Thorny Devil

Thorny Devil Introduction

The Thorny Devil (Moloch horridus) is a small Australian lizard, also known as the mountain devil, thorny lizard, thorny dragon, or Moloch. It is completely endemic to Australia and there is no other lizard like this fascinating reptile anywhere on Earth.

The Thorny Devil is best known for having an extremely spiky looking appearance and the Thorny Devil can blend well into the vast Australian desert due to the color of the Thorny Devil’s skin. The body of the Thorny Devil has a very rigid structure which aids the thorny devil in collecting water.

Amazingly, in between the cone-shaped spikes of the Thorny Devils little channels form along its body which enables the devil to collect water from any part of its body which is then transported to its mouth.

The Thorny Devils diet mainly subsists on ants and it can often eat thousands of ants in one day. The females lay a clutch of three to ten eggs between September and December. They put these in a nesting burrow about 30 cm underground.

The eggs hatch after about three to four months. Predators that consume Thorny Devils include wild birds and goannas. The Thorny Devil also has a pretend head at the back of its neck which is used to mislead oncoming predators. The Thorny Devil dips its real head down and is therefore able to have a slight advantage over other animals.


Keywords to learn

Endemic: Native and restricted to a certain place.

Choreography: A sequence of steps and movements.

About Me

Hey Kids, my name is Tim the Thorny Devil and I am very happy to meet you. Learn more about me and my species @

Key Thorny Devil Data

  • Order:
  • Lifespan:
    12-20 years.
  • Class:
  • Scientific Name:
    Moloch Horridus.
  • Mass:
    70-95g (2.5-3.4oz)
  • Length:
    15-20cm (5.9-8in)
  • Region found:
  • Population Status:
    Least concern.
  • Current population trend:
  • Diet:
  • Sexual maturity:
    Around 3 years.

Well, the Thorny Devil is not called a devil for nothing. This creature is scary looking, but also beautiful looking in its own weird and wonderful way.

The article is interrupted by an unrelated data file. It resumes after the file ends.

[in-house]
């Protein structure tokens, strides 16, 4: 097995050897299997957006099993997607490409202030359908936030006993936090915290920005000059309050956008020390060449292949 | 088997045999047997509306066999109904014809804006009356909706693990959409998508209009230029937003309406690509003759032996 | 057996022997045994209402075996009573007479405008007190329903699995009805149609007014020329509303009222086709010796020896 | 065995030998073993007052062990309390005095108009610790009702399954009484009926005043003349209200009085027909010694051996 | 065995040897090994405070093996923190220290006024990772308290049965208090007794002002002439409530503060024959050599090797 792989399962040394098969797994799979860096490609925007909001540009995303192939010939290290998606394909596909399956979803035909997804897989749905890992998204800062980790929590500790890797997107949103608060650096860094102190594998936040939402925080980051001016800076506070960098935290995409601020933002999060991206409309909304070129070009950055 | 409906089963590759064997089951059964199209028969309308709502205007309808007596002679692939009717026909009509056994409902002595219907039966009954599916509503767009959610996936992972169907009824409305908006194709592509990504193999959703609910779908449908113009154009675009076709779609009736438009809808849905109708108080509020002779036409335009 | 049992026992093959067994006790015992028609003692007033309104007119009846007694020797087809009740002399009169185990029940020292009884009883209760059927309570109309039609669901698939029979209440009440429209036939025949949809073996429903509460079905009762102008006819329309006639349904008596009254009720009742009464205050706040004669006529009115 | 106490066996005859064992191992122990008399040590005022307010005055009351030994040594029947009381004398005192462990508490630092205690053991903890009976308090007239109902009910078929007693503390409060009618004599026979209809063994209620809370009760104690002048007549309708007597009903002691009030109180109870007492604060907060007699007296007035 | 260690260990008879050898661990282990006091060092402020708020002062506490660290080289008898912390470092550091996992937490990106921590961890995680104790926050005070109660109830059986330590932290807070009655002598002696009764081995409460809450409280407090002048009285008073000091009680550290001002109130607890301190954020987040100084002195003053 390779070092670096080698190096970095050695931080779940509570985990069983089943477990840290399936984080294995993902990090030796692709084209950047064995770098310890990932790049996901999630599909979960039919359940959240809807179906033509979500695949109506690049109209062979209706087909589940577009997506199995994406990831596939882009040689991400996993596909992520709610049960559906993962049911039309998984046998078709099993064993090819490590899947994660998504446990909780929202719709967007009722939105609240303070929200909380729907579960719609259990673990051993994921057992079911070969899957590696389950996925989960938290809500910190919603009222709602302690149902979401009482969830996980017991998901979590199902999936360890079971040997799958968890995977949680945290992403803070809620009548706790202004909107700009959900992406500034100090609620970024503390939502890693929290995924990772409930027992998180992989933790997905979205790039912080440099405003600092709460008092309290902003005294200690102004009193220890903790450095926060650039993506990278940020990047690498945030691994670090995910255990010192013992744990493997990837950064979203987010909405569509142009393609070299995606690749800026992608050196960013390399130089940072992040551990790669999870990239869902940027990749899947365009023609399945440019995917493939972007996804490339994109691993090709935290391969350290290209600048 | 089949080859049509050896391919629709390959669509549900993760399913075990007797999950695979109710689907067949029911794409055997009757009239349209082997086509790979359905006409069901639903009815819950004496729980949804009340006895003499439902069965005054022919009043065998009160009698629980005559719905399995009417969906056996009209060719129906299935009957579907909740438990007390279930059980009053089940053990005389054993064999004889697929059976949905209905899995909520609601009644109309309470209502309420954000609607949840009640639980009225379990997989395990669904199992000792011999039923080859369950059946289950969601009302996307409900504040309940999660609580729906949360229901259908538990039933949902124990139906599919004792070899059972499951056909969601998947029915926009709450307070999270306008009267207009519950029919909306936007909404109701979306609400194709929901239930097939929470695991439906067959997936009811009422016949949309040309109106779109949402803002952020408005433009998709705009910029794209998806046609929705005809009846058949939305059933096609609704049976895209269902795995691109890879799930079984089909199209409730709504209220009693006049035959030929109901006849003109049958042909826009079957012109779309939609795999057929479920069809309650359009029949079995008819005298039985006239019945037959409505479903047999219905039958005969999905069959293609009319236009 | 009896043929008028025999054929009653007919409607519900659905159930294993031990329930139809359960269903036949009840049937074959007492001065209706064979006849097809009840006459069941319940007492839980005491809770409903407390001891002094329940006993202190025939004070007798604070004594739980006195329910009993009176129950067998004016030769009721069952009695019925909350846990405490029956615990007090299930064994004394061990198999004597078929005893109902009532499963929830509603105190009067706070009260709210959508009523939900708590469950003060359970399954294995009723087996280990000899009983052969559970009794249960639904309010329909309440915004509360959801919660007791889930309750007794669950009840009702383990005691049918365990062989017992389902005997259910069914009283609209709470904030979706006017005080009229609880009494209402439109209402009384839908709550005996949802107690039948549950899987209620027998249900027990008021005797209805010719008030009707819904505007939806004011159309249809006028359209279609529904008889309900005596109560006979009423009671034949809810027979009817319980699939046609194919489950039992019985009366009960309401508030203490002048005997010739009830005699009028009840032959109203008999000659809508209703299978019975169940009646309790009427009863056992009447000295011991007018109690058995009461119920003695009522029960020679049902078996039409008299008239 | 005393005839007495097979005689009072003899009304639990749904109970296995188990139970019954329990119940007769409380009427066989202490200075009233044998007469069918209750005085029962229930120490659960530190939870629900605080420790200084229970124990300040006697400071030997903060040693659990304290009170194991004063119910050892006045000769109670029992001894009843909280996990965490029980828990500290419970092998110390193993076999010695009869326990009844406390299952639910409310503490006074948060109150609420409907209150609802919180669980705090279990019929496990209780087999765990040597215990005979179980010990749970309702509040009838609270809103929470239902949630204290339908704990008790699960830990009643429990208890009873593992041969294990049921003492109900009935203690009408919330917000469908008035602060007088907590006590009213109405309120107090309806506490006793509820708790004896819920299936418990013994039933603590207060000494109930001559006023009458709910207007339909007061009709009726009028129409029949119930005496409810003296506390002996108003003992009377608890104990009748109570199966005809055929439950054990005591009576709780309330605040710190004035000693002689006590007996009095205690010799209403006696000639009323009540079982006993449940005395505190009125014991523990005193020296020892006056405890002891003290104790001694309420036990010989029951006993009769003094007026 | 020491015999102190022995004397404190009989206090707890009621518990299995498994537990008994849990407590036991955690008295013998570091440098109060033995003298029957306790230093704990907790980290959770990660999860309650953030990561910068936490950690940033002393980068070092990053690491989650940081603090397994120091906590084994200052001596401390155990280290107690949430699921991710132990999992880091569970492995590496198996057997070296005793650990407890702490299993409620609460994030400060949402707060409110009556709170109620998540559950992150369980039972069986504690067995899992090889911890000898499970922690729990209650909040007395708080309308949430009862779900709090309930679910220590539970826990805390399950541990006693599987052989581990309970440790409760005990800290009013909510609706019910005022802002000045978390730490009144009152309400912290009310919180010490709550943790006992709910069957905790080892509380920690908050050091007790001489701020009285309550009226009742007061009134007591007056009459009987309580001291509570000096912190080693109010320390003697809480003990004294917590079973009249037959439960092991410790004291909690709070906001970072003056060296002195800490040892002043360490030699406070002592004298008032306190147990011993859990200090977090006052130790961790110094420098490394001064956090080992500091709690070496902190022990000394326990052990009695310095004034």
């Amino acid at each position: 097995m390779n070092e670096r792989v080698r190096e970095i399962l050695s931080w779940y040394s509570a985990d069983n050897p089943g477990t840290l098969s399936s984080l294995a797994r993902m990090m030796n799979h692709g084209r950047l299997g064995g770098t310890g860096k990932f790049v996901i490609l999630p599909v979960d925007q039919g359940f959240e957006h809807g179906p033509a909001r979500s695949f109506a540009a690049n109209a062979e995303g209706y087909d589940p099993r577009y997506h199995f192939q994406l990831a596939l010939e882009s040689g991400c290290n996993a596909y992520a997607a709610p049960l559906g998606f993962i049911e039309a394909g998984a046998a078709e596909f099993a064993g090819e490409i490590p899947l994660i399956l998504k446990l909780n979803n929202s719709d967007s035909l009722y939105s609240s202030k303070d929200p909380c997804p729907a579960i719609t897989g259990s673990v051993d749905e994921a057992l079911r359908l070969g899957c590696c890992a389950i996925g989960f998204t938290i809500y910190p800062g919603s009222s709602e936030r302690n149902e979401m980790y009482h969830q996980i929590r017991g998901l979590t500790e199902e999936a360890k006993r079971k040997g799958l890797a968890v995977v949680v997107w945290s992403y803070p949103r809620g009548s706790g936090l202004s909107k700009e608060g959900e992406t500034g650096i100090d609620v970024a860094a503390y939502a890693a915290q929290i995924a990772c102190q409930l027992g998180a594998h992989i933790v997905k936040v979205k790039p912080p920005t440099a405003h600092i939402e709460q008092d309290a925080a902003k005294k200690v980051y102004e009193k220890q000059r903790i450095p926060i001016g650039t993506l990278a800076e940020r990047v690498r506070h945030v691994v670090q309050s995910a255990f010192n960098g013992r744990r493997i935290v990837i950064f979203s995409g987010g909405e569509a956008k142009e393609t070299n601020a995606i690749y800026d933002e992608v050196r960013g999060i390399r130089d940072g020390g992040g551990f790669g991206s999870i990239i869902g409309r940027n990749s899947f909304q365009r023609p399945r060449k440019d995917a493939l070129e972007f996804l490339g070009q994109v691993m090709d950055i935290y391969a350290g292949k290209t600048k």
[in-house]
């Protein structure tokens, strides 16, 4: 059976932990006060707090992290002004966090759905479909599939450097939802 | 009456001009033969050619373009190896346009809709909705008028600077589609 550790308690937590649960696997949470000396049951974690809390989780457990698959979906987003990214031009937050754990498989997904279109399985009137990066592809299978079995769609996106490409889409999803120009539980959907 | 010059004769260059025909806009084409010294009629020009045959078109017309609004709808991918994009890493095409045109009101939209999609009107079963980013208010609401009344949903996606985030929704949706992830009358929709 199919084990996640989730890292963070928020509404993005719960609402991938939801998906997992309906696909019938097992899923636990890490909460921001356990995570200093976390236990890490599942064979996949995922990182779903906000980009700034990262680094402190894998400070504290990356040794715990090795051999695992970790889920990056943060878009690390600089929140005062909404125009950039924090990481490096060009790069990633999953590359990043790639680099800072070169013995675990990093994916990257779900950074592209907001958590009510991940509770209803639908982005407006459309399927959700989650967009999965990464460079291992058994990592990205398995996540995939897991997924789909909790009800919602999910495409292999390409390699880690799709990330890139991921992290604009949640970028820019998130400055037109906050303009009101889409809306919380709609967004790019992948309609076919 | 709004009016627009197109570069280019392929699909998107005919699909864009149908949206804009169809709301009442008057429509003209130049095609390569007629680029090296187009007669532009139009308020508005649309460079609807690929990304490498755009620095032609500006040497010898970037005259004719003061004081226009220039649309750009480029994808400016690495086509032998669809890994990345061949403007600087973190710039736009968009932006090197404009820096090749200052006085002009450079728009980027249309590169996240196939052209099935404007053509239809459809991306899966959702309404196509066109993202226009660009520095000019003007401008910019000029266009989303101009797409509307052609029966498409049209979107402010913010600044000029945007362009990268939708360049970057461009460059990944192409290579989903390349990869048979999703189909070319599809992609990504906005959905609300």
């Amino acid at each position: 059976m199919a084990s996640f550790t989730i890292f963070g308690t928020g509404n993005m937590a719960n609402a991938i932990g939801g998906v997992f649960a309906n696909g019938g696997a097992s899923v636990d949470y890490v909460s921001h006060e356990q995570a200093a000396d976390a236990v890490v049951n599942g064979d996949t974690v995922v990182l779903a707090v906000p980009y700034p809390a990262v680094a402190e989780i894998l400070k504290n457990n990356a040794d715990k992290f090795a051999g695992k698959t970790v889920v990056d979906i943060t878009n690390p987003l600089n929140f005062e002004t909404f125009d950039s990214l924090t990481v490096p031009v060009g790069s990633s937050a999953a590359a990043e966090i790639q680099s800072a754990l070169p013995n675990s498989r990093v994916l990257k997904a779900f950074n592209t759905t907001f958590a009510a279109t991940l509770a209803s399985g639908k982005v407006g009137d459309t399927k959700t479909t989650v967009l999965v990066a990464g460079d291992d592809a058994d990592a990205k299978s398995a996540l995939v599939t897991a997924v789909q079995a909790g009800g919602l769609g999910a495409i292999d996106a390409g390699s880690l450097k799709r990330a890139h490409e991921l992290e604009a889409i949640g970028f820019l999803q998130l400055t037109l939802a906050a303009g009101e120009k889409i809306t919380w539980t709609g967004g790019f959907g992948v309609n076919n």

Now that you know more about the Thorny Devil by learning the key data above, be sure also to check out the fun facts. When you are finished learning the facts, try answering the questions in the Q&A corner on the bottom right side of the page.


Download questions about the Thorny Devil here: Thorny Devil (answers are on this page)



Thorny Devil Fun Facts for Kids

  • # 1. In warm weather, the lizards are usually pale yellow and red, but they can change rapidly to darker colors in cold weather or when alarmed. They undergo this color change daily as the sun rises and they become more active. In the cool morning, thorny lizards are a drab olive-brown and get lighter as the temperature climbs.
  • # 2.  When being threatened or attacked, it will shoot blood out of its eyes. The predator will look where the bodily fluids hit. When the animal sees blood, it will think that it has somehow been injured. He will run back to his home or refuge, only to find out the injury was fake, and that is if the animal is smart.
  • # 3. The Thorny Devil has a unique walking choreography that may look different than what you might expect. They walk in such a way that appears that the upper part of their body rocks back and forth almost like a rocking chair. While there is no confirmed reason that they choose to walk in this manner, one good guess that could potentially be correct is that the thorny devil lizard believes that this movement is less likely to bring attention especially towards potential rivals out in the wilderness.
  • # 4. Thorny devil lizards don’t like to poop where they eat, bask, or sleep, and will have a particular site that they will use for several days.
  • # 5. Thorny devils are almost completely inactive during the hottest summer months (January and February) and the coldest winter months (June and July) when they take refuge in underground burrows.

Q&A Corner

  • # 1. What country are Thorny Devils endemic to?
  • # 2. What class does the Thorny Devil belong to?
  • # 3. What is the current population trend of the Thorny Devil?
  • # 4. When threatened what do Thorny Devils do to scare off predators?
  • # 5. What 4 months of the year are the Thorny Devils completely inactive for?


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